VW announced today the deployment of what could be one of the largest all-electric car fleets through its new ‘We Share‘ car sharing service.
Berlin is going to be the first city to get the service and it will start with a fleet of 2,000 electric cars.
VW’s electric vehicles are already being used in third-party car-sharing services. For example, Zipcar is building a fleet of over 300 all-electric VW e-Golfs to be available for a car-sharing in London.
But now they want to develop their own service.
Volkswagen said that they will start with 1,500 e-Golf electric cars to launch the service during the second quarter of 2019 and 500 e-up! will follow “later”.
Jürgen Stackmann, Volkswagen Brand Board Member for Sales, commented on the announcement:
“Because of the size and density of its population, Berlin is the ideal market and has the greatest potential. Many people who have already tested car sharing live there – and the numbers keep on growing. We are democratizing e-mobility. From 2020, ’We Share’ is to support the market introduction of the new generation of our new, all-electric I.D. models and thus make a significant contribution to the Volkswagen brand’s e-mobility offensive.”
Indeed, it sounds like the e-Golf and e-up! are only placeholders for the all-electric I.D. models which will “gradually replace” them in the fleet starting in 2020.
The I.D. Concept electric vehicle is the first to come to market and it is supposed to have a NEDC-rated range of “400 to 600 km” (~250 to 375 miles) depending on the battery pack configuration and autonomous driving capacity.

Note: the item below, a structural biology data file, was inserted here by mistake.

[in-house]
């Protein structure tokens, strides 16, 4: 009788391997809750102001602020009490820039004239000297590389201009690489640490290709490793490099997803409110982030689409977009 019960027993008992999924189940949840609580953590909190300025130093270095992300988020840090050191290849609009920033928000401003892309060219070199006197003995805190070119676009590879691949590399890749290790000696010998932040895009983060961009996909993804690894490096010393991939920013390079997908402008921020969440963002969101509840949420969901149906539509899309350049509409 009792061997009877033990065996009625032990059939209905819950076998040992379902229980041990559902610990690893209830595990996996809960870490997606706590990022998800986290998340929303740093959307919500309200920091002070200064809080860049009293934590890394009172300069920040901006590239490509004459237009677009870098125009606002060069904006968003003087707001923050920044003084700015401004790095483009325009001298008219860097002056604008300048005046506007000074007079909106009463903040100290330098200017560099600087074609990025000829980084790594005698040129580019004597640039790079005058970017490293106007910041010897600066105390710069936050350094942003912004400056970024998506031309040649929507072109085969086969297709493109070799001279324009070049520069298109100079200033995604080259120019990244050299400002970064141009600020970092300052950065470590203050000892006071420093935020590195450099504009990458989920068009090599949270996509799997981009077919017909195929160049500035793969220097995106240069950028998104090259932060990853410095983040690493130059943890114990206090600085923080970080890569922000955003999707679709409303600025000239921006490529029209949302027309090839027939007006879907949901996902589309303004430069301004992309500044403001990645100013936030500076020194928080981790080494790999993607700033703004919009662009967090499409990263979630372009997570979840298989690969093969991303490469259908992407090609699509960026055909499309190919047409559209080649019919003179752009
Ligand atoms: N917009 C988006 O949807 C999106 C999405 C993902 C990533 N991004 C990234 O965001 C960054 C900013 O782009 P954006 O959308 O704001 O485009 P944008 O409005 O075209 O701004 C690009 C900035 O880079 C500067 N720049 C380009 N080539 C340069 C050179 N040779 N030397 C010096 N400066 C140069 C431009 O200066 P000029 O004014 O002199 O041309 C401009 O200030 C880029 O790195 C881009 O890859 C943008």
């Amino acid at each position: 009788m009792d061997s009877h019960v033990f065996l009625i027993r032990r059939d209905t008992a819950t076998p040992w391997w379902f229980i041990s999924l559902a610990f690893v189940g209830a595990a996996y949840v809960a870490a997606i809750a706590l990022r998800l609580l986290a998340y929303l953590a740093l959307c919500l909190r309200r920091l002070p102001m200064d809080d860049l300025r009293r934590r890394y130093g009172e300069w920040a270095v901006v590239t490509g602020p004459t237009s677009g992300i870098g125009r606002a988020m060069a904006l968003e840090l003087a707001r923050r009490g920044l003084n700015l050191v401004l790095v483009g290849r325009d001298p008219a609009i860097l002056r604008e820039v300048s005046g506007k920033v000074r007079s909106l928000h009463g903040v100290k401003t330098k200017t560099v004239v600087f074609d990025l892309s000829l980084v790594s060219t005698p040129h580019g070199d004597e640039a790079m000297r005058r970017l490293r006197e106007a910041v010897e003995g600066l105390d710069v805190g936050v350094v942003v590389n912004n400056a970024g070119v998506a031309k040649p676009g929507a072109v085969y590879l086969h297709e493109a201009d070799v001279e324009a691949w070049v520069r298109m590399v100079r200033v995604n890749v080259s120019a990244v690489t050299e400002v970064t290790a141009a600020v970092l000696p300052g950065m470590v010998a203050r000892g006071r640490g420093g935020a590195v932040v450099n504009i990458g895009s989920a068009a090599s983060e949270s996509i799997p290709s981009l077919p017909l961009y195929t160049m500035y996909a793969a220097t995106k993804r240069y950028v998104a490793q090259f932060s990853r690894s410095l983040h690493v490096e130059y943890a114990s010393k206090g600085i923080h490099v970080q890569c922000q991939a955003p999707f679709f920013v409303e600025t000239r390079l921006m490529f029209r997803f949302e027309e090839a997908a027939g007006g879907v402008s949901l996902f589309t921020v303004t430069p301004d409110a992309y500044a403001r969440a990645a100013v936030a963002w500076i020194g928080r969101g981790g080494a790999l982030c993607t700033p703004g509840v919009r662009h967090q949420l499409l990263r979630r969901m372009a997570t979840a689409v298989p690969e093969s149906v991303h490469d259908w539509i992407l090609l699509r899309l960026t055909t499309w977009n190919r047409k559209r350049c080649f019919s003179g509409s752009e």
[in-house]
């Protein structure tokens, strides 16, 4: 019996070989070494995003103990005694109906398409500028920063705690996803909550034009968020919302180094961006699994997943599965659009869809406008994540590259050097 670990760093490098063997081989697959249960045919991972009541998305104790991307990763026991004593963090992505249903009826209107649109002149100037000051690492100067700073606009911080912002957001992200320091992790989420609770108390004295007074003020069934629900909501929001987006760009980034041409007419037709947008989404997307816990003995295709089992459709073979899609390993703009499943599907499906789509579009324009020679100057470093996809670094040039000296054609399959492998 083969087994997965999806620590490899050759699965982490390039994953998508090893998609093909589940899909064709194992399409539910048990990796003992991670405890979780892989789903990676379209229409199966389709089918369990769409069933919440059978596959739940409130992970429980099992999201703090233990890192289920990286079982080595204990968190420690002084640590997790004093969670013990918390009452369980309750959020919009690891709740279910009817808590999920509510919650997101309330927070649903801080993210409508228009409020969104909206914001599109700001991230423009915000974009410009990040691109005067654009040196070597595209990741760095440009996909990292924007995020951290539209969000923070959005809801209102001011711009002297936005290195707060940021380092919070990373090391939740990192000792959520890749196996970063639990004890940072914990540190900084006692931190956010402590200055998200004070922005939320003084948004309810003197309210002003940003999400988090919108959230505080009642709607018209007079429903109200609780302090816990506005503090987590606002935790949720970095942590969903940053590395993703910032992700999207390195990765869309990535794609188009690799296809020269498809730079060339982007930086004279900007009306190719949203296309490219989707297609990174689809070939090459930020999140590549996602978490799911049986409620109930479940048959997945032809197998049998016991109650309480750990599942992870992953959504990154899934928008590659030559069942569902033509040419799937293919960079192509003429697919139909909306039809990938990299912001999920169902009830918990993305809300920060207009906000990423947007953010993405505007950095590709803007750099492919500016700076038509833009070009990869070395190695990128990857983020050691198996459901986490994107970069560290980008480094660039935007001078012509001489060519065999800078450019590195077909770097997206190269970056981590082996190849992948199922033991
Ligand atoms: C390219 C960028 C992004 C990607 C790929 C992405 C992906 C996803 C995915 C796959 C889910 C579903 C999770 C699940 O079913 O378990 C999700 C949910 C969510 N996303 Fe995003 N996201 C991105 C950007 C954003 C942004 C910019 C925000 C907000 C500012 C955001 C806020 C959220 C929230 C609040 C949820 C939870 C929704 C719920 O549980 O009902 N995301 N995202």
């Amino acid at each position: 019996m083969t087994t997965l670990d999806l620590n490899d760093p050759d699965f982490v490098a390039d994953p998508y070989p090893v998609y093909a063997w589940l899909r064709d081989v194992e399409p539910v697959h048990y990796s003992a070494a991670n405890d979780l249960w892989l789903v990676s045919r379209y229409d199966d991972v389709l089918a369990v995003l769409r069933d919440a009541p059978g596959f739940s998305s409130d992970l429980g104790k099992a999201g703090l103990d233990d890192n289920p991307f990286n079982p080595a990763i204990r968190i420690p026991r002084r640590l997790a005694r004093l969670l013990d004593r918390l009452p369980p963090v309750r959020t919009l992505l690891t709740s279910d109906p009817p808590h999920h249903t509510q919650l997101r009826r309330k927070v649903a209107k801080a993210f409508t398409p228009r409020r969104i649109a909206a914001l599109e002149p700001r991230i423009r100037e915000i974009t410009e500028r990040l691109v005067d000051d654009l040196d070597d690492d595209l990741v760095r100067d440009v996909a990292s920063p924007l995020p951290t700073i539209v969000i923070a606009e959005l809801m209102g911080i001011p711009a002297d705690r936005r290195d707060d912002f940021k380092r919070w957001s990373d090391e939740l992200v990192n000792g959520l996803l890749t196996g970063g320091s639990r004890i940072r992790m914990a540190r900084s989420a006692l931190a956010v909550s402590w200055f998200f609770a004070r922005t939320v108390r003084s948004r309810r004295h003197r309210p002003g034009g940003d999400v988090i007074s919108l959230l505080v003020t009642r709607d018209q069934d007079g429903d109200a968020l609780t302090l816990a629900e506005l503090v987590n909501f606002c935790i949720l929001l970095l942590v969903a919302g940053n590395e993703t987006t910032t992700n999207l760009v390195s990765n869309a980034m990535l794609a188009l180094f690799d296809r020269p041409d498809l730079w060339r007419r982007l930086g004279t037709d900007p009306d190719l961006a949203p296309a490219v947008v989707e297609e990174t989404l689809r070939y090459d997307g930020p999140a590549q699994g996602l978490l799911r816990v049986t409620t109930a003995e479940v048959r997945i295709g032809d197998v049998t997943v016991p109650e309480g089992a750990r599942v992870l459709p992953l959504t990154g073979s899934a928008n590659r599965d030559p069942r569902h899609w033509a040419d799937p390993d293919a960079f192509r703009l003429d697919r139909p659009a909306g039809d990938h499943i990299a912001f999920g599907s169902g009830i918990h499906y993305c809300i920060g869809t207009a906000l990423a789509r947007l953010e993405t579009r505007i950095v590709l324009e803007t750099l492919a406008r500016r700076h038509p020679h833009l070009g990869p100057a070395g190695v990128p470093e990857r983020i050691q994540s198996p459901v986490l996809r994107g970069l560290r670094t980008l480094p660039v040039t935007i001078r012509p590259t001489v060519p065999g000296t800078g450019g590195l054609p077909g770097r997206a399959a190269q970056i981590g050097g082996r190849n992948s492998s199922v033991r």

As with other car sharing services, users will be able to access the vehicles through a mobile app and pay based on their usage.
VW says that they also have plans for other major cities in Germany and other European and North American markets starting in 2020.
They say that the focus will be on “cities with a population of over one million.”
I think those kinds of fleets are going to have a significant impact – both to introduce people to electric vehicles but also as a direct reduction of emissions.
It’s the first step toward a fully autonomous and electric ride-hailing service, which is expected to significantly reduce the cost of travel per mile and overall car ownership.
For example, a study showed that a ride in a hypothetical self-driving Tesla Model 3 on ‘Tesla Network’ could end up costing only ~$0.60 per mile.
That is significantly less than any other ride-hailing or car-sharing service in the same market and it is even competitive with private car ownership.
It’s also significantly cheaper than car sharing, but the service is still a step in that direction and it looks like VW wants to have the infrastructure in place to be ready when autonomous vehicles will be too.
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